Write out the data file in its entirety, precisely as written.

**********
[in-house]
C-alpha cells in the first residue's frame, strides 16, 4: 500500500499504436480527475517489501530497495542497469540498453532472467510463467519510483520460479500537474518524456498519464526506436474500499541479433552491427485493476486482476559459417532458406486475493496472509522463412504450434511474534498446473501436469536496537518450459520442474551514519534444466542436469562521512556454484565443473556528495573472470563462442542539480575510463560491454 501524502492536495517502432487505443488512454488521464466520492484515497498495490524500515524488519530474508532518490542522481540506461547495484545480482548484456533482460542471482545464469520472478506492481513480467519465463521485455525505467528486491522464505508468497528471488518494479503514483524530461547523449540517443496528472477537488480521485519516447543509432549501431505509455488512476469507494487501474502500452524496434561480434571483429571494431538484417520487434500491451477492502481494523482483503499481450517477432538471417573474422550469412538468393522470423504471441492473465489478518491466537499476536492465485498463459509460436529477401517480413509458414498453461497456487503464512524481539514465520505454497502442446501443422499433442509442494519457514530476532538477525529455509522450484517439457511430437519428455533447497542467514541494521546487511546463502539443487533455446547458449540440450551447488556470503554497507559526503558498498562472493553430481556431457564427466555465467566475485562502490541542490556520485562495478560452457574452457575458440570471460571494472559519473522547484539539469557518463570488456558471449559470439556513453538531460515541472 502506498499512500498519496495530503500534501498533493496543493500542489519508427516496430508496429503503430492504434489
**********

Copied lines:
[in-house]
C-alpha cells in the first residue's frame, strides 16, 4: 500500500499504436480527475517489501530497495542497469540498453532472467510463467519510483520460479500537474518524456498519464526506436474500499541479433552491427485493476486482476559459417532458406486475493496472509522463412504450434511474534498446473501436469536496537518450459520442474551514519534444466542436469562521512556454484565443473556528495573472470563462442542539480575510463560491454 501524502492536495517502432487505443488512454488521464466520492484515497498495490524500515524488519530474508532518490542522481540506461547495484545480482548484456533482460542471482545464469520472478506492481513480467519465463521485455525505467528486491522464505508468497528471488518494479503514483524530461547523449540517443496528472477537488480521485519516447543509432549501431505509455488512476469507494487501474502500452524496434561480434571483429571494431538484417520487434500491451477492502481494523482483503499481450517477432538471417573474422550469412538468393522470423504471441492473465489478518491466537499476536492465485498463459509460436529477401517480413509458414498453461497456487503464512524481539514465520505454497502442446501443422499433442509442494519457514530476532538477525529455509522450484517439457511430437519428455533447497542467514541494521546487511546463502539443487533455446547458449540440450551447488556470503554497507559526503558498498562472493553430481556431457564427466555465467566475485562502490541542490556520485562495478560452457574452457575458440570471460571494472559519473522547484539539469557518463570488456558471449559470439556513453538531460515541472 502506498499512500498519496495530503500534501498533493496543493500542489519508427516496430508496429503503430492504434489